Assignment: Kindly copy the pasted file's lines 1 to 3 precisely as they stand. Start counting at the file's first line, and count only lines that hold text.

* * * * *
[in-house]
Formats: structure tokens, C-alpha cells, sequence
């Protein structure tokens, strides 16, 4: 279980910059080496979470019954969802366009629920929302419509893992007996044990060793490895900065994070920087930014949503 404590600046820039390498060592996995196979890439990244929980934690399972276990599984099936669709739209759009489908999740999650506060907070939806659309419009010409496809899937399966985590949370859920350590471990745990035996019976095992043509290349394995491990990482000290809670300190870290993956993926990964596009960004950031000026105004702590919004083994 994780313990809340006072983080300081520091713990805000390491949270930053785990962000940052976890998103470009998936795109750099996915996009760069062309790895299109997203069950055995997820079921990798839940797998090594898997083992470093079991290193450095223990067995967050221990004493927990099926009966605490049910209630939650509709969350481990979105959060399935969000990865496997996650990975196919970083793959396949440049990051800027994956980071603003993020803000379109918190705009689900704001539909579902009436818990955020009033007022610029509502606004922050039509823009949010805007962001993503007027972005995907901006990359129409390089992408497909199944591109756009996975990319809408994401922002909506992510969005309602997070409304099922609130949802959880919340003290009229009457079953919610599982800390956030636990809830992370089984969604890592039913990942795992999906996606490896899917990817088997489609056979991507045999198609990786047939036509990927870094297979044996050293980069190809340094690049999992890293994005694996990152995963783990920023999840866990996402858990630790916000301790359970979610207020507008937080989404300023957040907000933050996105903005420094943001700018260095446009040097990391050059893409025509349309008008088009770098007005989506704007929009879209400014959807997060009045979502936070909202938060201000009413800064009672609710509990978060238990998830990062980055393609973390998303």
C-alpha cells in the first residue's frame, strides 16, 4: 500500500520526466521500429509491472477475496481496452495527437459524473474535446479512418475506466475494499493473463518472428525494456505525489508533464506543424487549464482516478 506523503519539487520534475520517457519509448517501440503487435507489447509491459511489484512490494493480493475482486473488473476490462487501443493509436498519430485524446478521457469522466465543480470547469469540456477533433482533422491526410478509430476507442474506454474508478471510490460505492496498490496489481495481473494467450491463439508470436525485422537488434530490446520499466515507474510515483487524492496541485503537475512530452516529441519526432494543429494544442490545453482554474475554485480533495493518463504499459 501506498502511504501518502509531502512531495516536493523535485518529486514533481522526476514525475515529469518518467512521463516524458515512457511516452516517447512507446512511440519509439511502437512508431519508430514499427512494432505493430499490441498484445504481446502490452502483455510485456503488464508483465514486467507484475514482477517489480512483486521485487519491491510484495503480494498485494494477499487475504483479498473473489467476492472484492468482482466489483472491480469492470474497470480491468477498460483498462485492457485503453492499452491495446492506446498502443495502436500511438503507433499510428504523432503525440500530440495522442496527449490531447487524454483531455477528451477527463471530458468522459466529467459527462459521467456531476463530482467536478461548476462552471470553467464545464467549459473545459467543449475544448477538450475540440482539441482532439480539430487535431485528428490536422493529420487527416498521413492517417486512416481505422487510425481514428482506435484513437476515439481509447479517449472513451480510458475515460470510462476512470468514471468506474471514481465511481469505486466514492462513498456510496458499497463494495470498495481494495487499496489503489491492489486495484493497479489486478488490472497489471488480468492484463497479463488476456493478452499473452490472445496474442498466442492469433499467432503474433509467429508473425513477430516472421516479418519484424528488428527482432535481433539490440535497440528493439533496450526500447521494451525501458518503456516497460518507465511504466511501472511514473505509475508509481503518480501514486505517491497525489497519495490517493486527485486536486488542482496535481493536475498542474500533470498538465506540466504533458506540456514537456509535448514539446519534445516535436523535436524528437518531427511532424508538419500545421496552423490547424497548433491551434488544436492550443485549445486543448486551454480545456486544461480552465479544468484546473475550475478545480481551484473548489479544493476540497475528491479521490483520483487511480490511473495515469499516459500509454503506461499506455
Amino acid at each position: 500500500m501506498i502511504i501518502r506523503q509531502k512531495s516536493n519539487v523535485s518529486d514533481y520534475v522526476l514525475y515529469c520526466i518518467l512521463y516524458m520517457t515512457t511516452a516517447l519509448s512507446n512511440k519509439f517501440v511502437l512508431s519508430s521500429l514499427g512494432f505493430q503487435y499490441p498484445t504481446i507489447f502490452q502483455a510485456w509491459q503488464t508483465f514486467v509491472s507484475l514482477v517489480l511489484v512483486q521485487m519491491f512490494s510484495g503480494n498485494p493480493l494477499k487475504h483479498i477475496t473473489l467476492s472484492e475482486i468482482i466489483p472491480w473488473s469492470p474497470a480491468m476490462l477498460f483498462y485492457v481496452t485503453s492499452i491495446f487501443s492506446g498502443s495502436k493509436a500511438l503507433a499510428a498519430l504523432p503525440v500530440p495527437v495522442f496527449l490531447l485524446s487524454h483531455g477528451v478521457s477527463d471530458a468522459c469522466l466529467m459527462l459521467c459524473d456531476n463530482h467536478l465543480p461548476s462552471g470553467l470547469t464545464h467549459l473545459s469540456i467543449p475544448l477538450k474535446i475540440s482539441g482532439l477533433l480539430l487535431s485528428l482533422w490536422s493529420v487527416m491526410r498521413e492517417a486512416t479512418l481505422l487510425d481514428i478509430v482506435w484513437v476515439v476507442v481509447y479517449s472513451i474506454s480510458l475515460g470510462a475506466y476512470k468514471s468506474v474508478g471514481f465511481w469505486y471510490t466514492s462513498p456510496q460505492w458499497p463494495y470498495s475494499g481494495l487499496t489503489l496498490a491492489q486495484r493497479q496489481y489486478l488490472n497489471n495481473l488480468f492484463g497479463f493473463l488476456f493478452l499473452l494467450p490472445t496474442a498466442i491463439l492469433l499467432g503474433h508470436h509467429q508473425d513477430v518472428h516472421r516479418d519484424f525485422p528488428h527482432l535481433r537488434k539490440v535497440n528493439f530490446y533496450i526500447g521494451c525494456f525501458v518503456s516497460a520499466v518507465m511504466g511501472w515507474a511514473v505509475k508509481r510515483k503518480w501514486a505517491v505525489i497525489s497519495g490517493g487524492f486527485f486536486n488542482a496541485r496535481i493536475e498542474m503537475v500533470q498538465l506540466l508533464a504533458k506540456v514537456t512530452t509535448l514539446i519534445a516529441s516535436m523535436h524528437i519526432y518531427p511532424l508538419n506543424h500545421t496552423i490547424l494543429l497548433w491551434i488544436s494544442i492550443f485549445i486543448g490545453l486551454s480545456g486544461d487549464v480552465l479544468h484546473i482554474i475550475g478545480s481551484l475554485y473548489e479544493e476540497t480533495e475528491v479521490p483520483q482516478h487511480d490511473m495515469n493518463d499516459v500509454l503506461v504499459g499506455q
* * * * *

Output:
[in-house]
Formats: structure tokens, C-alpha cells, sequence
């Protein structure tokens, strides 16, 4: 279980910059080496979470019954969802366009629920929302419509893992007996044990060793490895900065994070920087930014949503 404590600046820039390498060592996995196979890439990244929980934690399972276990599984099936669709739209759009489908999740999650506060907070939806659309419009010409496809899937399966985590949370859920350590471990745990035996019976095992043509290349394995491990990482000290809670300190870290993956993926990964596009960004950031000026105004702590919004083994 994780313990809340006072983080300081520091713990805000390491949270930053785990962000940052976890998103470009998936795109750099996915996009760069062309790895299109997203069950055995997820079921990798839940797998090594898997083992470093079991290193450095223990067995967050221990004493927990099926009966605490049910209630939650509709969350481990979105959060399935969000990865496997996650990975196919970083793959396949440049990051800027994956980071603003993020803000379109918190705009689900704001539909579902009436818990955020009033007022610029509502606004922050039509823009949010805007962001993503007027972005995907901006990359129409390089992408497909199944591109756009996975990319809408994401922002909506992510969005309602997070409304099922609130949802959880919340003290009229009457079953919610599982800390956030636990809830992370089984969604890592039913990942795992999906996606490896899917990817088997489609056979991507045999198609990786047939036509990927870094297979044996050293980069190809340094690049999992890293994005694996990152995963783990920023999840866990996402858990630790916000301790359970979610207020507008937080989404300023957040907000933050996105903005420094943001700018260095446009040097990391050059893409025509349309008008088009770098007005989506704007929009879209400014959807997060009045979502936070909202938060201000009413800064009672609710509990978060238990998830990062980055393609973390998303």